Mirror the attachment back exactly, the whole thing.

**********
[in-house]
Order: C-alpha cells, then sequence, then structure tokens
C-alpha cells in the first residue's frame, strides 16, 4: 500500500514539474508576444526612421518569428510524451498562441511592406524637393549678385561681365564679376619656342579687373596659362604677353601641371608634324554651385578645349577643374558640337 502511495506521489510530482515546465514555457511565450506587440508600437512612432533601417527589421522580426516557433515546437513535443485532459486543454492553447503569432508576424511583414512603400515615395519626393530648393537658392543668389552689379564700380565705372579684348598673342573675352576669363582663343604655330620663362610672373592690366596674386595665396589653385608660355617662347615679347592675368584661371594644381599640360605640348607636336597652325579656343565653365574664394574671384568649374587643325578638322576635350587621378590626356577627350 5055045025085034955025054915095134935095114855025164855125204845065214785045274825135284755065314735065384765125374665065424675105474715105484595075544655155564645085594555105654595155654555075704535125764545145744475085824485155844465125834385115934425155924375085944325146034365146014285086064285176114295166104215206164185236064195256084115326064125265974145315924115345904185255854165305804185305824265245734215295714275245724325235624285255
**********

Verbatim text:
[in-house]
Order: C-alpha cells, then sequence, then structure tokens
C-alpha cells in the first residue's frame, strides 16, 4: 500500500514539474508576444526612421518569428510524451498562441511592406524637393549678385561681365564679376619656342579687373596659362604677353601641371608634324554651385578645349577643374558640337 502511495506521489510530482515546465514555457511565450506587440508600437512612432533601417527589421522580426516557433515546437513535443485532459486543454492553447503569432508576424511583414512603400515615395519626393530648393537658392543668389552689379564700380565705372579684348598673342573675352576669363582663343604655330620663362610672373592690366596674386595665396589653385608660355617662347615679347592675368584661371594644381599640360605640348607636336597652325579656343565653365574664394574671384568649374587643325578638322576635350587621378590626356577627350 5055045025085034955025054915095134935095114855025164855125204845065214785045274825135284755065314735065384765125374665065424675105474715105484595075544655155564645085594555105654595155654555075704535125764545145744475085824485155844465125834385115934425155924375085944325146034365146014285086064285176114295166104215206164185236064195256084115326064125265974145315924115345904185255854165305804185305824265245734215295714275245724325235624285255